Friday, March 19, 2010

Proxying and parallelizing processes

Some code just flat out refuses to run multi-threaded. Like GeckoFX. It's a great project, and I found it to be much more reliable than WebBrowser (aka IE), but it just won't run multi-threaded (or at least me and several other people haven't figured out how)

I had to write some CPU-intensive, non-interactive code involving GeckoFX, so parallelization was a must. Well, when multi-threading won't fly, multi-processing (as in launching code on a separate process instead of a separate thread) can be a viable alternative. This does complicate RPC a bit but we can tuck this under a proxy that serializes parameters and then gets the return value through a named pipe:

public class ProcessInterceptor : IInterceptor {

    public void Intercept(IInvocation invocation) {
        var pipename = Guid.NewGuid().ToString();
        var procArgs = new List<string> {
        procArgs.AddRange(invocation.Arguments.Select(a => Serialize(a)));
        var proc = new Process {
            StartInfo = {
                FileName = "runner.exe",
                Arguments = String.Join(" ", procArgs.ToArray()),
                UseShellExecute = false,
                CreateNoWindow = true,
        using (var pipe = new NamedPipeServerStream(pipename, PipeDirection.In)) {
            var r = bf.Deserialize(pipe);
            r = r.GetType().GetProperty("Value").GetValue(r, null);
            if (proc.ExitCode == 0) {
                invocation.ReturnValue = r;
            } else {
                var ex = (Exception) r;
                throw new Exception("Error in external process", ex);

And that "runner.exe" thing is the host, just a console app that is responsible for deserializing parameters, calling the method, managing exceptions and then send back the return value (if any):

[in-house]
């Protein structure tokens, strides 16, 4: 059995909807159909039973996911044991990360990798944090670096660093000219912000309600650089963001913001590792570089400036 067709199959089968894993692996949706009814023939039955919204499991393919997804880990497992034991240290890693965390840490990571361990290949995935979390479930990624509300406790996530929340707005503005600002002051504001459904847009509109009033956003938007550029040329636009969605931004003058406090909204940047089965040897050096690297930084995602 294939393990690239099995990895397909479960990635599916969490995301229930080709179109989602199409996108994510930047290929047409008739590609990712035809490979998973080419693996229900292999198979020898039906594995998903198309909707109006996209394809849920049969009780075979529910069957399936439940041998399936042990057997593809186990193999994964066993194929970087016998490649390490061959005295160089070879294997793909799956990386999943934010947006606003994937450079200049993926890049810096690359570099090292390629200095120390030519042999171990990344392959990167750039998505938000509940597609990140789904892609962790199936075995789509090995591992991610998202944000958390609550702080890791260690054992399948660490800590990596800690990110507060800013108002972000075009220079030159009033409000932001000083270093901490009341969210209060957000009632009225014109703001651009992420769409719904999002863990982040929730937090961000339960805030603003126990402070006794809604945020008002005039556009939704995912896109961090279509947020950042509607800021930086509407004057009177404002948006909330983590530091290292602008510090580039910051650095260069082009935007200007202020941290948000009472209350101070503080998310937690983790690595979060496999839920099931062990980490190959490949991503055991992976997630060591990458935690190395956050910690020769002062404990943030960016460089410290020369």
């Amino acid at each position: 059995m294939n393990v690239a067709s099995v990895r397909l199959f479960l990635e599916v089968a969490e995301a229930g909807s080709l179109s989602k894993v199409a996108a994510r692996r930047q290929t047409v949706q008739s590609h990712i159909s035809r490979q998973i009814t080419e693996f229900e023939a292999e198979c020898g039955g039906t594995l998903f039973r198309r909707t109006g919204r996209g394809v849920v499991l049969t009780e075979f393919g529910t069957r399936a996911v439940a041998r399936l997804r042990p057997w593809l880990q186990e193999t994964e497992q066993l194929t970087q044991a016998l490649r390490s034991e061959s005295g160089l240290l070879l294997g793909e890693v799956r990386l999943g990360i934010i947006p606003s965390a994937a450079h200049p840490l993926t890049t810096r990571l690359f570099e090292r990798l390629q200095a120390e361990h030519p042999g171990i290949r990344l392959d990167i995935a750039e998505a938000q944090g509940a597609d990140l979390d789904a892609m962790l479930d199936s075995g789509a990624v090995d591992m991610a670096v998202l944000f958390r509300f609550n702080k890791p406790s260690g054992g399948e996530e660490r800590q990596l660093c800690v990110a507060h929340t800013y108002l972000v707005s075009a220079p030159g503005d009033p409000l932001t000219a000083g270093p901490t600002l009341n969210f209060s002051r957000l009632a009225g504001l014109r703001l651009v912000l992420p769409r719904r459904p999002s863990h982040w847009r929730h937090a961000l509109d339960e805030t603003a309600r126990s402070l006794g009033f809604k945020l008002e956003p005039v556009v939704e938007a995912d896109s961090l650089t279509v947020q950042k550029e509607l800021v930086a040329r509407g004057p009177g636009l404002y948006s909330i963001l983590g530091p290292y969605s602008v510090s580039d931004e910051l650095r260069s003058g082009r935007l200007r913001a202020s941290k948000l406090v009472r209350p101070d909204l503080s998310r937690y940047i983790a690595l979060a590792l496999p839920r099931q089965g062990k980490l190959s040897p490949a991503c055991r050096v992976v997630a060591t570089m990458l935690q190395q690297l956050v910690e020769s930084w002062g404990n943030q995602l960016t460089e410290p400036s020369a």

public class Runner { 
    public static int Main(string[] args) { 
        var pipename = args[2]; 
        using (var pipe = new NamedPipeClientStream(".", pipename, PipeDirection.Out)) { 
            try { 
                var type = Type.GetType(args[0]); 
                var method = type.GetMethod(args[1]); 
                var instance = Activator.CreateInstance(type); 
                var parameters = args.Skip(3).Select(p => lf.Deserialize(p)).ToArray(); 
                var returnValue = method.Invoke(instance, parameters); 
                bf.Serialize(pipe, new Result { Value = returnValue }); 
                return 0; 
            } catch (Exception e) { 
                bf.Serialize(pipe, new Result { Value = e }); 
                return 1; 

And now we can parallelize. Here's a silly example (can't post the actual GeckoFX process, it's proprietary stuff):

public class TargetCode { 
    public virtual int Add(int a, int b) { 
        return a + b; 

public void Parallel() { 
    var generator = new ProxyGenerator(); 
    var t = generator.CreateClassProxy<TargetCode>(new ProcessInterceptor()); 
    var r = Enumerable.Range(0, 100).AsParallel().Sum(i => t.Add(i, i)); 
    Assert.AreEqual(9900, r); 

This will launch a separate process for each iteration. On a dual-core CPU, the Task Parallel Library will launch by default at most two threads to run in parallel, so you would have at most two runner.exe instances running at the same time, thus achieving multi-process parallelism.

Now this is not a general solution, it worked for my specific usecase but it has several caveats:

  • Doesn't support generic or overloaded methods (it shouldn't be hard to implement)
  • Target code must be interceptable (virtual, non-sealed, etc)
  • Target code must have parameterless constructor (it shouldn't be hard to lift this restriction)
  • Method parameters are passed through command-line so they can't be very long. (it shouldn't be hard to lift this restriction)
  • Target code should be practically stand-alone since the host won't have the same app.config as it parent, nor any other previous initialization, etc.
  • The target code should be sufficiently long-running to justify the overhead of proxying, reflection, serialization and process launching.

Full code is here.

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